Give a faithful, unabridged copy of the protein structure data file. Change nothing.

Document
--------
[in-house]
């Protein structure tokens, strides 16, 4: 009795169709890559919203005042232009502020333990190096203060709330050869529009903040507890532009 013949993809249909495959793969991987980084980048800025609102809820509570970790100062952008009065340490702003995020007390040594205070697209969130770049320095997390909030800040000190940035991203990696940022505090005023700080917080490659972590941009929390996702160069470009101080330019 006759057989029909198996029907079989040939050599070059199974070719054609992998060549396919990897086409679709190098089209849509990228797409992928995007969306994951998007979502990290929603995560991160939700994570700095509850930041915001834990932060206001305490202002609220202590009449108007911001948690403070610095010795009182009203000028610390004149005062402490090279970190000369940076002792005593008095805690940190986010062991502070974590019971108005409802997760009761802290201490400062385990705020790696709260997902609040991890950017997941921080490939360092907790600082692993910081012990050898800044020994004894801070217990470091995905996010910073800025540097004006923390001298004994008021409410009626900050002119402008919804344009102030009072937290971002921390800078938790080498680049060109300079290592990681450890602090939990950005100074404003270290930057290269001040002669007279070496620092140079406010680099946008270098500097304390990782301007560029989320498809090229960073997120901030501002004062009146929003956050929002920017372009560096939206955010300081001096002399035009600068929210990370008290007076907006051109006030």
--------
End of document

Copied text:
[in-house]
């Protein structure tokens, strides 16, 4: 009795169709890559919203005042232009502020333990190096203060709330050869529009903040507890532009 013949993809249909495959793969991987980084980048800025609102809820509570970790100062952008009065340490702003995020007390040594205070697209969130770049320095997390909030800040000190940035991203990696940022505090005023700080917080490659972590941009929390996702160069470009101080330019 006759057989029909198996029907079989040939050599070059199974070719054609992998060549396919990897086409679709190098089209849509990228797409992928995007969306994951998007979502990290929603995560991160939700994570700095509850930041915001834990932060206001305490202002609220202590009449108007911001948690403070610095010795009182009203000028610390004149005062402490090279970190000369940076002792005593008095805690940190986010062991502070974590019971108005409802997760009761802290201490400062385990705020790696709260997902609040991890950017997941921080490939360092907790600082692993910081012990050898800044020994004894801070217990470091995905996010910073800025540097004006923390001298004994008021409410009626900050002119402008919804344009102030009072937290971002921390800078938790080498680049060109300079290592990681450890602090939990950005100074404003270290930057290269001040002669007279070496620092140079406010680099946008270098500097304390990782301007560029989320498809090229960073997120901030501002004062009146929003956050929002920017372009560096939206955010300081001096002399035009600068929210990370008290007076907006051109006030």